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    Some thoughts on temperature. Just because the room the stove is in, is hot doesn't necessarily mean it will be uncomfortable. For example, last night I had my stove burning pretty good ( close to 700::F) the living room (160ft^2) was about 83::F, it was certainly warm but not uncomfortably hot, the kitchen (adjacent to the living room was about 73::F, and the bedrooms at the far end of the house, were about 60::F. For me the heat from a wood stove has a different feel than oil heat.

    I have a 1100ft^2 ranch that I have been heating almost exclusively with my little (1.4 ft^3 fire box) stove.
    I really would like to have a larger fire box to extend burn times.

    I would not be overly concerned with having too big a stove.
  16. rijim

    rijim Member

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    I don't know how much more difficult a CAT is but I will find out within the next few years; the variable heat output while maintaining a clean burn is too hard to pass up. All stoves or inserts will take some time and experimenting to get comfortable with and optimize the installation. A fan blowing into the room and using softer woods in the shoulder seasons will help reduce the heat output. While working through the insert dilemma you may want to get working on a dry wood supply. Any EPA or CAT will need need wood seasoned such that moisture content is 20% or less (2-3yrs); purchased seasoned wood is most times not in this range yet.
    Good luck
  17. bluedogz

    bluedogz Minister of Fire

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    I can appreciate where Nudge is coming from... took me a little bit to discover that choosing a stove isn't like choosing a house or a car, where you can "buy too much."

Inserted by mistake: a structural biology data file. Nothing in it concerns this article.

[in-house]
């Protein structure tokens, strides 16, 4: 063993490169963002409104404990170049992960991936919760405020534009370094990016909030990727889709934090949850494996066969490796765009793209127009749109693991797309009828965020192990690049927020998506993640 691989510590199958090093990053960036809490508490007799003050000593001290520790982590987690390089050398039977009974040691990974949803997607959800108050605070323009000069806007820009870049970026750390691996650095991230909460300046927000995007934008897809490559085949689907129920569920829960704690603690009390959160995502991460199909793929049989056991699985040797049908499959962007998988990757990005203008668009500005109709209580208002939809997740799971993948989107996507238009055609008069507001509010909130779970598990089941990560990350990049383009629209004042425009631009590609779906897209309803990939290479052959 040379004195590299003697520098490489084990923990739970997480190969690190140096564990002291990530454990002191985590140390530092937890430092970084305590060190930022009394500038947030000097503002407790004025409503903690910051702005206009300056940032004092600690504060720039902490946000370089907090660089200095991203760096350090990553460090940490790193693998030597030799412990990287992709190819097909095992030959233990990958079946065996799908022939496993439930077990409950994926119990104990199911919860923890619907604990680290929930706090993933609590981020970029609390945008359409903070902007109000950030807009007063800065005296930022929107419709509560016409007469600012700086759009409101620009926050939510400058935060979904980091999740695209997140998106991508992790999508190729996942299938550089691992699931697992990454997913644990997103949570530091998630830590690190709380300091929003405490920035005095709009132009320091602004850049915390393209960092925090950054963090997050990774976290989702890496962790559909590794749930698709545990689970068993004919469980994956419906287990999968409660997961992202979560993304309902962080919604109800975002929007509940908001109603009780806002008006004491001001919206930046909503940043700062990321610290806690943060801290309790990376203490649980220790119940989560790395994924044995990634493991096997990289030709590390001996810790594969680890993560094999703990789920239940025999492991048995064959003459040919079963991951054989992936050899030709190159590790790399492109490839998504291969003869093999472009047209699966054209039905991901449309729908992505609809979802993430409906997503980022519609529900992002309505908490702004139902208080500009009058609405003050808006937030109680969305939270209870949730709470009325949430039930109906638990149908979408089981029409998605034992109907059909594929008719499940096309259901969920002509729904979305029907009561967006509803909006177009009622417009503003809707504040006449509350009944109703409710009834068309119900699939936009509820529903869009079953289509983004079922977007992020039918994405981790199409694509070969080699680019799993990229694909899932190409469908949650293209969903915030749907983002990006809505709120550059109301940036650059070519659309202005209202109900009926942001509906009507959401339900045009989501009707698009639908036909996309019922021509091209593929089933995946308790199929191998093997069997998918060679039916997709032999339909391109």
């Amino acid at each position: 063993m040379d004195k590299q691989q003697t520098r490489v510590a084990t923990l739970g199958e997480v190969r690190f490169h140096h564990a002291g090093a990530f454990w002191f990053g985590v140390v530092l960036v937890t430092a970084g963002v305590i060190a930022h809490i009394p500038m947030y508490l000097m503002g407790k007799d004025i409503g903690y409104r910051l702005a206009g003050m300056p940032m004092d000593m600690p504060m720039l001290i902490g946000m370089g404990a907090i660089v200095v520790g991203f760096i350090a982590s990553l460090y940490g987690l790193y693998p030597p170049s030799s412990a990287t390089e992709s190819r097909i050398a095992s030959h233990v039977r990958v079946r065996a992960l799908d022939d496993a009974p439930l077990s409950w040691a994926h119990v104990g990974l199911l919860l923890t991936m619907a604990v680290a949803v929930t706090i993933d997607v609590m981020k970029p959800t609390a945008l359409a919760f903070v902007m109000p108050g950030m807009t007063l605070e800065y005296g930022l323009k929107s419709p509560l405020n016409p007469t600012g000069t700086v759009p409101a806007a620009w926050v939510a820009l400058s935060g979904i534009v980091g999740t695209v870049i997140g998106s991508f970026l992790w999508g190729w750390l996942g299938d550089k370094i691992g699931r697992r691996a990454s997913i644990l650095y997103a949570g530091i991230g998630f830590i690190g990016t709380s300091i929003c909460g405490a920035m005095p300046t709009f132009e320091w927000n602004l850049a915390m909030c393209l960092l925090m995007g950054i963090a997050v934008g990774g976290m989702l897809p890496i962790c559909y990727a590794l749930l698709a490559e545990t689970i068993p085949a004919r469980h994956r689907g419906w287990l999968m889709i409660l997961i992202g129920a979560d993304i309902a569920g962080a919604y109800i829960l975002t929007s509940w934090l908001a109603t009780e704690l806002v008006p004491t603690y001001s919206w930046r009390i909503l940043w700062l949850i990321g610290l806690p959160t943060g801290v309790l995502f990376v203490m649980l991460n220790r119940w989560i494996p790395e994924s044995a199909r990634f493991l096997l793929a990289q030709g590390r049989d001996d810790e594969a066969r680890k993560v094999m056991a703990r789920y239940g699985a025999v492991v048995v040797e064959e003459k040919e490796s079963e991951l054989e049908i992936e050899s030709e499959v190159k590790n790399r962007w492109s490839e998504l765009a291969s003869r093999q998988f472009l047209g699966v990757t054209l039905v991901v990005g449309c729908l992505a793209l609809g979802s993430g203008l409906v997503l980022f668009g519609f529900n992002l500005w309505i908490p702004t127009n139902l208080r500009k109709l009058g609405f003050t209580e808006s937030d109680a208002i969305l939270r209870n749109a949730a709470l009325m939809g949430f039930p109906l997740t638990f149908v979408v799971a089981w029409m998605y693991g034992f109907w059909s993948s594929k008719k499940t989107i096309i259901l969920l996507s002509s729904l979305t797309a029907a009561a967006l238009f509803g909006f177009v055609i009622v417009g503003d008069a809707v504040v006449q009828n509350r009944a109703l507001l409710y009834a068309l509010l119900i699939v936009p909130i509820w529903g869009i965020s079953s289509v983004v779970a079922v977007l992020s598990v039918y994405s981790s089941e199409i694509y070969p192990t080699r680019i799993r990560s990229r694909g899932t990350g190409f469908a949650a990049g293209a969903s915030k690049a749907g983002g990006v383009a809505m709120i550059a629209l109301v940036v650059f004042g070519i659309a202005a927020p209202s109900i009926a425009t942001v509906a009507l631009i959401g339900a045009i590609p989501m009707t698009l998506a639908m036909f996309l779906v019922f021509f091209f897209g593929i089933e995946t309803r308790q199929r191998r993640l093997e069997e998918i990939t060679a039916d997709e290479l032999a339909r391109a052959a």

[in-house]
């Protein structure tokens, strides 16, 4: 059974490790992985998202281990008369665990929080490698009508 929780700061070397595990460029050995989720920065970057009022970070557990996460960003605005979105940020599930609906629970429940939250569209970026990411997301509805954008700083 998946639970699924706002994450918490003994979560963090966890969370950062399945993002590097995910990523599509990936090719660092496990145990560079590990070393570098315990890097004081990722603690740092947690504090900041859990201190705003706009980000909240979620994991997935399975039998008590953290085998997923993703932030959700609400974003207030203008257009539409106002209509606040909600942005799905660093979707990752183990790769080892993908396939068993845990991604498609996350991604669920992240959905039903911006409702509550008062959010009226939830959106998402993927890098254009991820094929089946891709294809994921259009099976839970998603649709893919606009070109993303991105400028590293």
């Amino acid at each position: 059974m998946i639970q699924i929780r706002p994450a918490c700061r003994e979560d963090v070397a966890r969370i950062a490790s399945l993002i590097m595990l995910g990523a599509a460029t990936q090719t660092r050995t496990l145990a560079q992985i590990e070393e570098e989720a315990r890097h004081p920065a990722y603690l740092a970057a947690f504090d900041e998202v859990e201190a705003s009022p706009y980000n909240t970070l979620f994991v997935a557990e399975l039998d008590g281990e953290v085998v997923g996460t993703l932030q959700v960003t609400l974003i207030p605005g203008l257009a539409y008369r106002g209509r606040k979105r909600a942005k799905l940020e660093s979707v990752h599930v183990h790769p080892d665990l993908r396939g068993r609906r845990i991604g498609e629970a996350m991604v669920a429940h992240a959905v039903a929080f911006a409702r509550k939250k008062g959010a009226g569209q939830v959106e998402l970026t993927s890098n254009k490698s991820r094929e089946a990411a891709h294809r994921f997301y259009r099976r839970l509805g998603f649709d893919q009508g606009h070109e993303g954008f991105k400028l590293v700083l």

FWIW, my home is about 2300 sf, 2 floors, center-hall colonial, reasonably well insulated and few drafts. The stove room is actually a side room off the main footprint.

    Unless I get quite overzealous loading the stove (like a full load of BL when it's 48 out) the stove room has NEVER gotten "too hot." Additionally, the ginormous firebox of the 30 lets me easily have a smaller fire when necessary, but to stuff it to the gills for overnights.

    Nudge, I'd suggest that you remember that wood stove isn't merely "on" or "off"... with practice, it can be controlled almost as effectively as the thermostat on the wall. Just takes practice.
  18. Chettt

    Chettt Feeling the Heat

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    Get a big free standing stove, add extra attic insulation and be done with it. That's the best you can do with an older home.
  19. mywaynow

    mywaynow Minister of Fire

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    My take would be to go in the middle of the road with the insert size and add a big workhorse to the basement later. Once you start accumulating wood there is little downside to adding another stove. My stove heats a medium size cape from the basement. Haven't purchased heating oil since Nov 2010.